"I'm happy for everybody up here," Washington, who directed the film, said while accepting the award at Los Angeles's Shrine Auditorium. "I'm very grateful for this one, but in particular, just happy that some of these young people are recognized for their work."
Originally posted 01/21/2008 02:40PM
As a father of four, Denzel Washington tells his kids that the world can be an imperfect place – but advises them not to be brought down by the imperfections.
"I try to teach my children there are going to be obstacles," Washington, 53, said on Monday's Early Show, about his remembrances of Martin Luther King, Jr. Day. "Someone may not like you just because they don't like themselves. But, don't you get bogged down."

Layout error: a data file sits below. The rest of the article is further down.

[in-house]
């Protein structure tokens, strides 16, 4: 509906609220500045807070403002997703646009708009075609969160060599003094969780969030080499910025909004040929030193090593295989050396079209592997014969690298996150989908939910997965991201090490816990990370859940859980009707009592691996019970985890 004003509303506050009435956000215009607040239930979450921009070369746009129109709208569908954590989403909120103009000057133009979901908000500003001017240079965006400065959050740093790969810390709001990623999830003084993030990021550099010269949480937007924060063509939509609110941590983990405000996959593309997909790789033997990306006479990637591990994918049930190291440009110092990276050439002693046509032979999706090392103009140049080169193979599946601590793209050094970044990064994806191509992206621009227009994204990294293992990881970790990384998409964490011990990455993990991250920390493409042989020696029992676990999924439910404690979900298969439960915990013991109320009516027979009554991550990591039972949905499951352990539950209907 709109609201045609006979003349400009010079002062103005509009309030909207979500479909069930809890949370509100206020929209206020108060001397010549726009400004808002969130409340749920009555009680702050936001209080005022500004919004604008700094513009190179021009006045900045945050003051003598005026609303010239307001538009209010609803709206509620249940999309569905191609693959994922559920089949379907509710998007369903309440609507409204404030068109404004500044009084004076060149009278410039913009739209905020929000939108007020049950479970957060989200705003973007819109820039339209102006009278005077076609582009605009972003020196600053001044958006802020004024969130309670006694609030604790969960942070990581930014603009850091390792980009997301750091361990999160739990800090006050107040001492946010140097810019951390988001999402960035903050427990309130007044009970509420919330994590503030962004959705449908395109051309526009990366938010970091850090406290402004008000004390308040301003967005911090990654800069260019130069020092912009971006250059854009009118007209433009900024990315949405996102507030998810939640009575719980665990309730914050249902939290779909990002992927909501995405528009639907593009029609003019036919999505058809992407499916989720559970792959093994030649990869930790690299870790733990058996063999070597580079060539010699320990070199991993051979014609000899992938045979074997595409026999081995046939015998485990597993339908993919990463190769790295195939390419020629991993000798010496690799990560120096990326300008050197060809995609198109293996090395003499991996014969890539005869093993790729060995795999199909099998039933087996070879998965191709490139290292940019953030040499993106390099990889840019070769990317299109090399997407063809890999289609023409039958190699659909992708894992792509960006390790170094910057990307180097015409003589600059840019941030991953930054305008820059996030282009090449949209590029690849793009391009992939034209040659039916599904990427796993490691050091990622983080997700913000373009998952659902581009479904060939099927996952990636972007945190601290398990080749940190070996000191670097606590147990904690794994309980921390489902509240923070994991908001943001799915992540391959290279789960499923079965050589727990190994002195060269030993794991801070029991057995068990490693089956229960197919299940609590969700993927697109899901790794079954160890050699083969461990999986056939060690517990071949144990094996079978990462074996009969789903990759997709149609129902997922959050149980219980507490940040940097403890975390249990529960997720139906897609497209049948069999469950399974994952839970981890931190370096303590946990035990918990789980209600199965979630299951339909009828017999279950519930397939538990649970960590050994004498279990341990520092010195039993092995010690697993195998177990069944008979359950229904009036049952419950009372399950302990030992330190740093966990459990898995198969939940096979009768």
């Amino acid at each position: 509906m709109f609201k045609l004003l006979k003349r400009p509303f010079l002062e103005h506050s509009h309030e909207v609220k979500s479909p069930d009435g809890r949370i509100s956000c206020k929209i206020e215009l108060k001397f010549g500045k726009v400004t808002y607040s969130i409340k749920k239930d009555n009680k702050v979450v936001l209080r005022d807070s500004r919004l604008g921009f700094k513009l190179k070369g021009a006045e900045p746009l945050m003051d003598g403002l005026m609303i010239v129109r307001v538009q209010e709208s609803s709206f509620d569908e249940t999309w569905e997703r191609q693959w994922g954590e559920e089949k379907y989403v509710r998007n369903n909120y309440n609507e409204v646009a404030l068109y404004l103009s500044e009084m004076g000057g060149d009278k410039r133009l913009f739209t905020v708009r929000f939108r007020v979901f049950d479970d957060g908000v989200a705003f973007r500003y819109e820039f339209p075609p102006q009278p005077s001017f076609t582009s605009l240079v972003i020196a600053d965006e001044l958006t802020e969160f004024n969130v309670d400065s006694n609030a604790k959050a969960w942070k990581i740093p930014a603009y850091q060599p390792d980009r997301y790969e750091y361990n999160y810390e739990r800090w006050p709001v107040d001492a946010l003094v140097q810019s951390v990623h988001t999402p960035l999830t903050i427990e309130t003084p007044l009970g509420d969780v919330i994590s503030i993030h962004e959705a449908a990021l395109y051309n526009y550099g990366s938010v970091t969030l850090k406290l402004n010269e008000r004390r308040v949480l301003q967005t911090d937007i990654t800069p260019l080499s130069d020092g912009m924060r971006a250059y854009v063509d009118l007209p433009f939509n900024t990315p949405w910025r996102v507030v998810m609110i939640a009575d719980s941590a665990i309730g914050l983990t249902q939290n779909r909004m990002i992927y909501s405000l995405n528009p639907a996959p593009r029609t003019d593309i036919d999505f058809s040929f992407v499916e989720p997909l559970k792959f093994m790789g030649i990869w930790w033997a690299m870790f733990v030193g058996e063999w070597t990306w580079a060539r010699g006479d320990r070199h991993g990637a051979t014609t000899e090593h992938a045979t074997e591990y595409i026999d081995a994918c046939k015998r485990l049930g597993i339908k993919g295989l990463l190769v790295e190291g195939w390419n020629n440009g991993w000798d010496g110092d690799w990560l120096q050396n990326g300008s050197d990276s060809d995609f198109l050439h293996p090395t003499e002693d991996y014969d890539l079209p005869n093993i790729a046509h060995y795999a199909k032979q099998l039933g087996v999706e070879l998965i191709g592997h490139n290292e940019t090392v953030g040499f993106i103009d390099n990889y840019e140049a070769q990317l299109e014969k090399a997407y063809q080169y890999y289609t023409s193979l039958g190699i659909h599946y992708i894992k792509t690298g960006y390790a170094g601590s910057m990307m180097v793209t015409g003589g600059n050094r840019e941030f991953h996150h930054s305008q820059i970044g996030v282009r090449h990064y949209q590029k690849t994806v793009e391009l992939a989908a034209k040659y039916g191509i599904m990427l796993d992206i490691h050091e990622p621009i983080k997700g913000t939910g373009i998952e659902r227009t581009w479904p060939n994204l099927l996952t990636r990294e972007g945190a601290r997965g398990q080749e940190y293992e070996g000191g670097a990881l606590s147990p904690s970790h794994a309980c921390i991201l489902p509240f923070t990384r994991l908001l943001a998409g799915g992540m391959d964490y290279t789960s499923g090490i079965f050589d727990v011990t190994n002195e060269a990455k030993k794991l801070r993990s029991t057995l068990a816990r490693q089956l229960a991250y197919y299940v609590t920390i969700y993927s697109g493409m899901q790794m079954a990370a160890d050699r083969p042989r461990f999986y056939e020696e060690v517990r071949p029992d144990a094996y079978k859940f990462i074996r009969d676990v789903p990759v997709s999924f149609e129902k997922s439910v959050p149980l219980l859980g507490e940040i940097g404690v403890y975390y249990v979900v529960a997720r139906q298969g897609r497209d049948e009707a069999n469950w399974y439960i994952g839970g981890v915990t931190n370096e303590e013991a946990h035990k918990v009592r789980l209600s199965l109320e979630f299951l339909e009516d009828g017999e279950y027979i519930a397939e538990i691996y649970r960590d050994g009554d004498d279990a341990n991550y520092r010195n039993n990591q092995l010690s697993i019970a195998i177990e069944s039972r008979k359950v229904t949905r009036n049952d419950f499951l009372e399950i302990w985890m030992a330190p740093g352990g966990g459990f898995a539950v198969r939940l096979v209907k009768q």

Originally posted 12/20/2007 01:20PM
Denzel Washington, director and star of the Golden Globe-nominated The Great Debaters, is donating $1 million to Wiley College to re-establish the debate team portrayed in the film.
Washington plays educator and poet Melvin Tolson, who mentored the all-black college's elite debate squad in the 1930s. During an appearance in Marshall, Tex., last week, Washington, 52, said he would like to see the team brought back.
Originally posted 12/14/2007 04:10PM
As Oprah Winfrey tours this holiday season with Barack Obama, she remembers a teacher as one of her biggest inspirations as a girl.
"My fourth-grade teacher, Mrs. Benton, was the first person that I really could see believed in me," Winfrey, 53, tells Parade magazine in its Sunday issue. "She would tell me that I was just the smartest little girl she'd ever seen."